Roberto Giua has been appointed member of the Cost Action 21137, Ethics in Dementia (EDEM), on behalf of Rotary

The main aim of the Ethics in Dementia (EDEM) COST Action is to reduce burnout and moral distress among caregivers and promote the dignity, autonomy, and quality of life of people with dementia.

Dementia is a health challenge on the rise. The overall number of people with dementia in Europe is expected to almost double from 1.57% of the population in 2018, to 3% in 2050. There is no effective treatment for any of the 200 known dementia diseases. It is not possible to halt or reverse the cognitive decline caused by dementia.

This makes care the most important health intervention for people with dementia. However, there are profound ethical difficulties involved in caring for people with dementia. Their gradual cognitive loss complicates retainment of autonomy and agency, and causes a number of ethical care dilemmas, including: balancing safety with freedom, deciding what is in their best interests and recognising that the needs of the person with dementia may sometimes conflict with the needs of others who also deserve consideration. Legal frameworks and guidelines are helpful in guiding practice and decision-making, but they need to be interpreted and applied to specific situations.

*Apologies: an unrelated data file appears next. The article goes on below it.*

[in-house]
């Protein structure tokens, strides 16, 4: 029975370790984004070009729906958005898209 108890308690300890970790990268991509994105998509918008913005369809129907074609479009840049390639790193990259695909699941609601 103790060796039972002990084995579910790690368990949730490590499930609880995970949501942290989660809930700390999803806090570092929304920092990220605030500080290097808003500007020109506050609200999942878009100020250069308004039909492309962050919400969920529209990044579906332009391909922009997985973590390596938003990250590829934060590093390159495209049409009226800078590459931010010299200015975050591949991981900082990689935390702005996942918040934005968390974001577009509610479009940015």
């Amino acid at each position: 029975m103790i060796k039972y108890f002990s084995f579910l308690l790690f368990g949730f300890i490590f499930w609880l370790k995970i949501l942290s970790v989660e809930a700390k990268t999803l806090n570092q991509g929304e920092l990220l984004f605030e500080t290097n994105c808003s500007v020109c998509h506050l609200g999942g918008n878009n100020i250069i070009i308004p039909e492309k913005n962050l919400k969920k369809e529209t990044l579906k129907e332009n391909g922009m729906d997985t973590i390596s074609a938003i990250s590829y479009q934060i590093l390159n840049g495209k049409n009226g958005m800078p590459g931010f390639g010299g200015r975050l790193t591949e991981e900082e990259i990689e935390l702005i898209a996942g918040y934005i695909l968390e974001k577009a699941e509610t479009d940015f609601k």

EDEM addresses this challenge. By involving a multitude of stakeholders in developing an ethical framework, recommendations and an educational toolkit available for use across Europe, EDEM aims at improving dignity, autonomy and quality of life of people with dementia, as well as reducing burnout and moral distress among caregivers.

From the WebSite of Rotary International

“…Our members combat diseases like malaria, HIV/AIDS, Alzheimer’s, multiple sclerosis, diabetes, and polio. Prevention is important, which is why we also focus on health education and bringing people routine hearing, vision, and dental care…”